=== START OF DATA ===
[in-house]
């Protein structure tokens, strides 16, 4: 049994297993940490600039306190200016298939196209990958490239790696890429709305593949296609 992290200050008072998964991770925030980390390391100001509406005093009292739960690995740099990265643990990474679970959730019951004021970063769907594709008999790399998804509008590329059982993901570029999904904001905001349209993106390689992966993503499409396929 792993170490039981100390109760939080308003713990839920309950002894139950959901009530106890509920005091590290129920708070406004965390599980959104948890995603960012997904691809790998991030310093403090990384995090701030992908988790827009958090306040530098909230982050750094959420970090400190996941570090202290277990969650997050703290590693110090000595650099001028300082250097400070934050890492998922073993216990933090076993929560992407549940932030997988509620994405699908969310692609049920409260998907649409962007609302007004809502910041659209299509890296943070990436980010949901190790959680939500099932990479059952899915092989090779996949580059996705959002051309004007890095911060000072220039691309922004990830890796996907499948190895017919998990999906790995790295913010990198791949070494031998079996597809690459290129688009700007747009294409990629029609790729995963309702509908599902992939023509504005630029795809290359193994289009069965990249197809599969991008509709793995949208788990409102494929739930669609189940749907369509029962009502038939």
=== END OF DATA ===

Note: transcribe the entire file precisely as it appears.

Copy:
[in-house]
């Protein structure tokens, strides 16, 4: 049994297993940490600039306190200016298939196209990958490239790696890429709305593949296609 992290200050008072998964991770925030980390390391100001509406005093009292739960690995740099990265643990990474679970959730019951004021970063769907594709008999790399998804509008590329059982993901570029999904904001905001349209993106390689992966993503499409396929 792993170490039981100390109760939080308003713990839920309950002894139950959901009530106890509920005091590290129920708070406004965390599980959104948890995603960012997904691809790998991030310093403090990384995090701030992908988790827009958090306040530098909230982050750094959420970090400190996941570090202290277990969650997050703290590693110090000595650099001028300082250097400070934050890492998922073993216990933090076993929560992407549940932030997988509620994405699908969310692609049920409260998907649409962007609302007004809502910041659209299509890296943070990436980010949901190790959680939500099932990479059952899915092989090779996949580059996705959002051309004007890095911060000072220039691309922004990830890796996907499948190895017919998990999906790995790295913010990198791949070494031998079996597809690459290129688009700007747009294409990629029609790729995963309702509908599902992939023509504005630029795809290359193994289009069965990249197809599969991008509709793995949208788990409102494929739930669609189940749907369509029962009502038939």